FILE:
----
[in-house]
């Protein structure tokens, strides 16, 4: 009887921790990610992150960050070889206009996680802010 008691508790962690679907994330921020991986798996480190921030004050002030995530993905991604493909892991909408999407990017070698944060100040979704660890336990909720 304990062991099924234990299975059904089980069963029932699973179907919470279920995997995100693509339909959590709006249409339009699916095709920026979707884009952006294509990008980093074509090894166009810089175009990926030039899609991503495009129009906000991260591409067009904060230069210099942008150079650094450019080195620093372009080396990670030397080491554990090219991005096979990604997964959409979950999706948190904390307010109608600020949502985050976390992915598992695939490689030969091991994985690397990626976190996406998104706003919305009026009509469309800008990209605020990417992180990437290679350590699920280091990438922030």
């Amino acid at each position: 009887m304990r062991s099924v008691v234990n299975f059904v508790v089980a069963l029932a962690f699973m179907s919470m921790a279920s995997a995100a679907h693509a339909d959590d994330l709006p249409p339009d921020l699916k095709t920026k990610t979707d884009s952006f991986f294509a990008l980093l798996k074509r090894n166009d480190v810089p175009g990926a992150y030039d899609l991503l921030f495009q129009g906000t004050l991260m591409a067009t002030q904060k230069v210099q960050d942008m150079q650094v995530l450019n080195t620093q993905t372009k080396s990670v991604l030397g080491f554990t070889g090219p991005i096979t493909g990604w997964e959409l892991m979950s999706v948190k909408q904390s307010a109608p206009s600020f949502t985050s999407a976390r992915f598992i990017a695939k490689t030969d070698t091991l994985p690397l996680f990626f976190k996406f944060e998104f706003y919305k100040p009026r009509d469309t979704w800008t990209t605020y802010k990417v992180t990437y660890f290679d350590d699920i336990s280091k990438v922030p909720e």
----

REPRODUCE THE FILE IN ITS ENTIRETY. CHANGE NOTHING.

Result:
[in-house]
């Protein structure tokens, strides 16, 4: 009887921790990610992150960050070889206009996680802010 008691508790962690679907994330921020991986798996480190921030004050002030995530993905991604493909892991909408999407990017070698944060100040979704660890336990909720 304990062991099924234990299975059904089980069963029932699973179907919470279920995997995100693509339909959590709006249409339009699916095709920026979707884009952006294509990008980093074509090894166009810089175009990926030039899609991503495009129009906000991260591409067009904060230069210099942008150079650094450019080195620093372009080396990670030397080491554990090219991005096979990604997964959409979950999706948190904390307010109608600020949502985050976390992915598992695939490689030969091991994985690397990626976190996406998104706003919305009026009509469309800008990209605020990417992180990437290679350590699920280091990438922030």
């Amino acid at each position: 009887m304990r062991s099924v008691v234990n299975f059904v508790v089980a069963l029932a962690f699973m179907s919470m921790a279920s995997a995100a679907h693509a339909d959590d994330l709006p249409p339009d921020l699916k095709t920026k990610t979707d884009s952006f991986f294509a990008l980093l798996k074509r090894n166009d480190v810089p175009g990926a992150y030039d899609l991503l921030f495009q129009g906000t004050l991260m591409a067009t002030q904060k230069v210099q960050d942008m150079q650094v995530l450019n080195t620093q993905t372009k080396s990670v991604l030397g080491f554990t070889g090219p991005i096979t493909g990604w997964e959409l892991m979950s999706v948190k909408q904390s307010a109608p206009s600020f949502t985050s999407a976390r992915f598992i990017a695939k490689t030969d070698t091991l994985p690397l996680f990626f976190k996406f944060e998104f706003y919305k100040p009026r009509d469309t979704w800008t990209t605020y802010k990417v992180t990437y660890f290679d350590d699920i336990s280091k990438v922030p909720e």